US2953794A (en) * 1939-06-07 1960-09-27 Paul W Klooz Process of forging pre-warmed metal stock within relatively low temperature limits
US3320102A (en) * 1964-11-06 1967-05-16 United States Steel Corp Method of shaping metal
US3476616A (en) * 1966-09-01 1969-11-04 Crucible Inc Stainless steel bars and rods of improved cross-sectional hardness uniformity
US3752709A (en) * 1970-10-12 1973-08-14 Atomic Energy Commission Corrosion resistant metastable austenitic steel
US3841139A (en) * 1971-03-16 1974-10-15 Langenstein & Schemann Ag Method and apparatus for the forming of a long workpiece
US3871925A (en) * 1972-11-29 1975-03-18 Brunswick Corp Method of conditioning 18{14 8 stainless steel
US3877281A (en) * 1972-10-27 1975-04-15 Kobe Steel Ltd Method for producing a high strength bolt
US3889510A (en) * 1972-11-08 1975-06-17 Kobe Steel Ltd Hot forging process
US4222260A (en) * 1978-05-15 1980-09-16 Wsp Industries Corporation Warm forging of connecting rod caps
US4450008A (en) * 1982-12-14 1984-05-22 Earle M. Jorgensen Co. Stainless steel

Patent Citations (13)

* Cited by examiner, † Cited by third party
Publication number Priority date Publication date Assignee Title
US2080640A (en) * 1934-06-22 1937-05-18 Aluminum Co Of America Method of preparing metal stock
US2953794A (en) * 1939-06-07 1960-09-27 Paul W Klooz Process of forging pre-warmed metal stock within relatively low temperature limits
US2846905A (en) * 1954-10-21 1958-08-12 Leuna Werke Veb Workpiece-shifting means for use with forging presses
US2880855A (en) * 1955-11-29 1959-04-07 Lasalle Steel Co Method of processing steel
US3320102A (en) * 1964-11-06 1967-05-16 United States Steel Corp Method of shaping metal
US3476616A (en) * 1966-09-01 1969-11-04 Crucible Inc Stainless steel bars and rods of improved cross-sectional hardness uniformity
US3752709A (en) * 1970-10-12 1973-08-14 Atomic Energy Commission Corrosion resistant metastable austenitic steel
US3841139A (en) * 1971-03-16 1974-10-15 Langenstein & Schemann Ag Method and apparatus for the forming of a long workpiece
US3877281A (en) * 1972-10-27 1975-04-15 Kobe Steel Ltd Method for producing a high strength bolt
US3889510A (en) * 1972-11-08 1975-06-17 Kobe Steel Ltd Hot forging process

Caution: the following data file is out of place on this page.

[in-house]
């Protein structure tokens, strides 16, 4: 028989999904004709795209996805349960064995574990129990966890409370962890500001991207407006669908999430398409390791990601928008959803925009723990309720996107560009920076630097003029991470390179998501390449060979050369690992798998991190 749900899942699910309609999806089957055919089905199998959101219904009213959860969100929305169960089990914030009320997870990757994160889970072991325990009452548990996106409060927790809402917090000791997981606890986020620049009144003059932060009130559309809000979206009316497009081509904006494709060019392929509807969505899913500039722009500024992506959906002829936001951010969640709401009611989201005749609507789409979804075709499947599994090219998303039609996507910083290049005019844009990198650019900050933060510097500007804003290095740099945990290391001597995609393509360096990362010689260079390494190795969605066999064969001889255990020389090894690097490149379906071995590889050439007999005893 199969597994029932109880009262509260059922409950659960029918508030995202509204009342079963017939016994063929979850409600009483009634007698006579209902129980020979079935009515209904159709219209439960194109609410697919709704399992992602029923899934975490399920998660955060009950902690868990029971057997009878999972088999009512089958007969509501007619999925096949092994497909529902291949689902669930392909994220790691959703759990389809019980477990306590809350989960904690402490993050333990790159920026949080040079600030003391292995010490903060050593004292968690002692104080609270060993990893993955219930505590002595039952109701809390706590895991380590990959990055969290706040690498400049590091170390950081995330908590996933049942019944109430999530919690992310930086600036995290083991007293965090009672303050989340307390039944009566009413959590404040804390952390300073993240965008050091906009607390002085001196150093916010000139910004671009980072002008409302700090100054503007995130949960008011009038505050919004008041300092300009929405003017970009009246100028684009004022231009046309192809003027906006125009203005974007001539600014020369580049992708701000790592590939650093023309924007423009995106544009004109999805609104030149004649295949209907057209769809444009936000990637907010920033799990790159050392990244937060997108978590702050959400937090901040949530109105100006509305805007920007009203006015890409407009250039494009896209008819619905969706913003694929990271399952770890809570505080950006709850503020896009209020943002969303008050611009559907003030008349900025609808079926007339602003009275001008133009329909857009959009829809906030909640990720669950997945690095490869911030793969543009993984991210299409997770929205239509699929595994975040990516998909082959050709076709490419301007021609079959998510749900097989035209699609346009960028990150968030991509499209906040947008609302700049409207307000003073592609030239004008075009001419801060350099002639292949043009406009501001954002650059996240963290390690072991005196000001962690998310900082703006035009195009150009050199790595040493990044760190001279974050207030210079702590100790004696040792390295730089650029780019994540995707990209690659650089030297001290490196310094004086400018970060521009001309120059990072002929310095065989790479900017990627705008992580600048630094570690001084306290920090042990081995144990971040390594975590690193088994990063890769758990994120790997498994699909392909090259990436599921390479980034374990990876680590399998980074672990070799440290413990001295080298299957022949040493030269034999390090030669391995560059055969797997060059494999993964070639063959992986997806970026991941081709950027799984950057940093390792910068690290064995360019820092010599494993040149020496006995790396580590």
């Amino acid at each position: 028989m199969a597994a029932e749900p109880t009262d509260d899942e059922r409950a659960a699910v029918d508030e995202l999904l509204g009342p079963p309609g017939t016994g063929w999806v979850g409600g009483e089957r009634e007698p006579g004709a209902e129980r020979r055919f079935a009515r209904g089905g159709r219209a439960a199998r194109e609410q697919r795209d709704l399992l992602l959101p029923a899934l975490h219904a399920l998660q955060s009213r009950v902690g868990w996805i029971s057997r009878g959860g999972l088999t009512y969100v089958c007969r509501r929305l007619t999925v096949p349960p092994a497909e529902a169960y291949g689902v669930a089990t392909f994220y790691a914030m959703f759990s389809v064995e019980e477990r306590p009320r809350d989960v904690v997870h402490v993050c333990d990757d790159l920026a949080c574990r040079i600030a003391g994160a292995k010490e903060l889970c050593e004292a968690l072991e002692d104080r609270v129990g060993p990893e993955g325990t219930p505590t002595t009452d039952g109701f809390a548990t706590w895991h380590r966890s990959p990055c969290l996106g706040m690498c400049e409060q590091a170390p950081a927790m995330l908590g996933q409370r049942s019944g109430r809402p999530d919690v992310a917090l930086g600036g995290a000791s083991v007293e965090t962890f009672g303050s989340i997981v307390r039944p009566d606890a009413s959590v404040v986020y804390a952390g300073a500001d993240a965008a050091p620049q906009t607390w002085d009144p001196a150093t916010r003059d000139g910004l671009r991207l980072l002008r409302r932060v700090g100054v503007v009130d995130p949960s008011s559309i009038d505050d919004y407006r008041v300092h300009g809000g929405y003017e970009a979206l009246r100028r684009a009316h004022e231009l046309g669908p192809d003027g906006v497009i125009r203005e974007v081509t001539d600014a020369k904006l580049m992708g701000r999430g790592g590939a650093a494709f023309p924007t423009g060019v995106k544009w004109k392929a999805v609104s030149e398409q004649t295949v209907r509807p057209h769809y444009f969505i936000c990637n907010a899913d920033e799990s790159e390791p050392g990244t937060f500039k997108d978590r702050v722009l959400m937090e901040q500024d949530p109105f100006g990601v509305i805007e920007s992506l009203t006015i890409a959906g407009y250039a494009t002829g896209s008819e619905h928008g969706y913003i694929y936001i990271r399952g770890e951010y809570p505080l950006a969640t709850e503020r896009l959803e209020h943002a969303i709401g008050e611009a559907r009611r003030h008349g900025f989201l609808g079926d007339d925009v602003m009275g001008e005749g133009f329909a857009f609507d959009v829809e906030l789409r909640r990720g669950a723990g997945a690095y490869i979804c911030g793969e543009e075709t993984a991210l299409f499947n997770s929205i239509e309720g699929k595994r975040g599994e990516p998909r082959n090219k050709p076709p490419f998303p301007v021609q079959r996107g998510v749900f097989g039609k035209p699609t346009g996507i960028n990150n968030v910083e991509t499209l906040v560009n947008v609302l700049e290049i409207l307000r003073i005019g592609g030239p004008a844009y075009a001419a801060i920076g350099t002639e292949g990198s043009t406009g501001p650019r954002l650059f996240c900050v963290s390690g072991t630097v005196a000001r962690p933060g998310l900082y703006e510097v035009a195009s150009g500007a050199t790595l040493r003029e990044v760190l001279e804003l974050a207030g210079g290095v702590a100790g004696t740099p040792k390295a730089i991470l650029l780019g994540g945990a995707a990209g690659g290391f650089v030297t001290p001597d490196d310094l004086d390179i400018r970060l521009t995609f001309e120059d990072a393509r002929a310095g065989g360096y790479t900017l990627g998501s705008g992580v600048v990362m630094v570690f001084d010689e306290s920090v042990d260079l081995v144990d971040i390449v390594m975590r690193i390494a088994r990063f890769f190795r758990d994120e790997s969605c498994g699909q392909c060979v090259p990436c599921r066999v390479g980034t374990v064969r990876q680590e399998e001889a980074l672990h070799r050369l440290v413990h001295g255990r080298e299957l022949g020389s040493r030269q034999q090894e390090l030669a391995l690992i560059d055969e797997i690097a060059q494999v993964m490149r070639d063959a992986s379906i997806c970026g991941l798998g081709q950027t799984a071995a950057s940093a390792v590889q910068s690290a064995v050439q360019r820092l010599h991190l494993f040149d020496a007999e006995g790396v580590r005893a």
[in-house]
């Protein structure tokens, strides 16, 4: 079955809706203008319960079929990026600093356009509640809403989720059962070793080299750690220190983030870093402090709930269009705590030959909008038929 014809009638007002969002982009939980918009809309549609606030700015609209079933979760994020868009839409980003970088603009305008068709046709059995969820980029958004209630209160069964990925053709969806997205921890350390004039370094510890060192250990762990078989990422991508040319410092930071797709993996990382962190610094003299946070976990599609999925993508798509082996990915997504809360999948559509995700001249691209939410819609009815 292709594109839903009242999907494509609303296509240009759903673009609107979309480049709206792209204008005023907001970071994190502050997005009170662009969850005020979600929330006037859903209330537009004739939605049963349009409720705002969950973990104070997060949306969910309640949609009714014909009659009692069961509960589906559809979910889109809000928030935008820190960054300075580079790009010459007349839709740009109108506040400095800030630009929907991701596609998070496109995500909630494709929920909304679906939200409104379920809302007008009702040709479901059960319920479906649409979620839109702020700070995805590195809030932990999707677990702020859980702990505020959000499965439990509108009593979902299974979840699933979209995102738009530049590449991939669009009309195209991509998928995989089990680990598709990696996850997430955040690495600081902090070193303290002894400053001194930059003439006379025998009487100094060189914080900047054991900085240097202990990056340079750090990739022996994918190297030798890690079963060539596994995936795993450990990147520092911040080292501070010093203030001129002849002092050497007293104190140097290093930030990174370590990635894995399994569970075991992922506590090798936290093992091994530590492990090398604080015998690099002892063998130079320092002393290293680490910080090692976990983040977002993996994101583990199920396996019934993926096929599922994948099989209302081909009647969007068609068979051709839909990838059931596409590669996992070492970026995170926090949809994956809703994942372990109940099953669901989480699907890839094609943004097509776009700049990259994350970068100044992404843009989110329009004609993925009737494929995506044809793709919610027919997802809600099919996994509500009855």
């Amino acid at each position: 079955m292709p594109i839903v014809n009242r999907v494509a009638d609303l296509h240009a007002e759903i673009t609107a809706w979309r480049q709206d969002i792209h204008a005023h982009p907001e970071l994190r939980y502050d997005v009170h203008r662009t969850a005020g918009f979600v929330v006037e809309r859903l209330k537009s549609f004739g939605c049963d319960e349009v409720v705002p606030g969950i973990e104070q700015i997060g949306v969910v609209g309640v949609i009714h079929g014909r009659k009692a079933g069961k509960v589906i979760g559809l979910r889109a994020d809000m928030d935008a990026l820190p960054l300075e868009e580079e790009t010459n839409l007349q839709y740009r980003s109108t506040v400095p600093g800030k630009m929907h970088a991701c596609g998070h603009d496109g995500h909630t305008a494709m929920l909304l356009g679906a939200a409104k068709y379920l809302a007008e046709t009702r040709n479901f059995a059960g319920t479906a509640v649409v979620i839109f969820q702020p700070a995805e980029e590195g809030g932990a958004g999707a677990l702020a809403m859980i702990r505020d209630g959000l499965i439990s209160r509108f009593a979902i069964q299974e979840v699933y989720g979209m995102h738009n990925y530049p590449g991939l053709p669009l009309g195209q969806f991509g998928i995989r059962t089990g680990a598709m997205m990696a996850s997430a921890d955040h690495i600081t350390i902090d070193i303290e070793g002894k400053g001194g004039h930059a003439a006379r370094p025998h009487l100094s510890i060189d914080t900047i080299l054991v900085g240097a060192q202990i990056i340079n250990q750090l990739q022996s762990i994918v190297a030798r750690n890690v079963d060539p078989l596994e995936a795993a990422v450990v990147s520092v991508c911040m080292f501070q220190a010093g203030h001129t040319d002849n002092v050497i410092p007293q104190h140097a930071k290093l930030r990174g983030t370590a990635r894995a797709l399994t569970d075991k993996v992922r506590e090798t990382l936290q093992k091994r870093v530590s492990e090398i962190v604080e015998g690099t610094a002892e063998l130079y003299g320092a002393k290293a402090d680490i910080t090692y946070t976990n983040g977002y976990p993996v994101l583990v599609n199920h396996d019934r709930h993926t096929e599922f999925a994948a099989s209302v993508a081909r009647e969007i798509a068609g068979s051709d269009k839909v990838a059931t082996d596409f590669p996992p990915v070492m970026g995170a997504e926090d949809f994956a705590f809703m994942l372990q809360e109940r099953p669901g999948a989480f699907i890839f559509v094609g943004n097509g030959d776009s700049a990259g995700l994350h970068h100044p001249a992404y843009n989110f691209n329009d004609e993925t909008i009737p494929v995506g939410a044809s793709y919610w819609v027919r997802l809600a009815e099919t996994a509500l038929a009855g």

US3871925A (en) * 1972-11-29 1975-03-18 Brunswick Corp Method of conditioning 18{14 8 stainless steel
US4222260A (en) * 1978-05-15 1980-09-16 Wsp Industries Corporation Warm forging of connecting rod caps
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Cited By (19)

* Cited by examiner, † Cited by third party
Publication number Priority date Publication date Assignee Title
US5496425A (en) * 1990-10-24 1996-03-05 Consolidated Metal Products, Inc. Cold formed high-strength steel structural members
US5538566A (en) * 1990-10-24 1996-07-23 Consolidated Metal Products, Inc. Warm forming high strength steel parts
US5236520A (en) * 1990-10-24 1993-08-17 Consolidated Metal Products, Inc. High strength steel sway bars and method of making
US5330594A (en) * 1990-10-24 1994-07-19 Consolidated Metal Products, Inc. Method of making cold formed high-strength steel parts
US5453139A (en) * 1990-10-24 1995-09-26 Consolidated Metal Products, Inc. Method of making cold formed high-strength steel parts
US5454888A (en) * 1990-10-24 1995-10-03 Consolidated Metal Products, Inc. Warm forming high-strength steel structural members
US5704998A (en) * 1990-10-24 1998-01-06 Consolidated Metal Products, Inc. Hot rolling high-strength steel structural members
US5094698A (en) * 1990-10-24 1992-03-10 Consolidated Metal Products, Inc. Method of making high strength steel parts
US5223053A (en) * 1992-01-27 1993-06-29 United Technologies Corporation Warm work processing for iron base alloy
US6478900B1 (en) * 1994-12-30 2002-11-12 Diado Tokushuko Kabushiki Kaisha Method of forging precipitation hardening type stainless steel
US6325874B1 (en) 1999-12-03 2001-12-04 Consolidated Metal Products, Inc. Cold forming flat-rolled high-strength steel blanks into structural members
US20030111143A1 (en) * 2001-10-23 2003-06-19 Consolidated Metal Products, Inc. Flattened U-bolt and method
US6852181B2 (en) 2001-10-23 2005-02-08 Consolidated Metal Products, Inc. Flattened U-bolt and method
US20080229893A1 (en) * 2007-03-23 2008-09-25 Dayton Progress Corporation Tools with a thermo-mechanically modified working region and methods of forming such tools
US20090229417A1 (en) * 2007-03-23 2009-09-17 Dayton Progress Corporation Methods of thermo-mechanically processing tool steel and tools made from thermo-mechanically processed tool steels
US8968495B2 (en) 2007-03-23 2015-03-03 Dayton Progress Corporation Methods of thermo-mechanically processing tool steel and tools made from thermo-mechanically processed tool steels
US9132567B2 (en) 2007-03-23 2015-09-15 Dayton Progress Corporation Tools with a thermo-mechanically modified working region and methods of forming such tools
CN105834347A (en) * 2016-05-05 2016-08-10 中原特钢股份有限公司 Method for carrying out temperature control and forging control intermittent forging through radial precision forging machine
CN106077379A (en) * 2016-06-20 2016-11-09 安徽省瑞杰锻造有限责任公司 Forging process for 0Cr23Ni13 heat-resistance stainless steel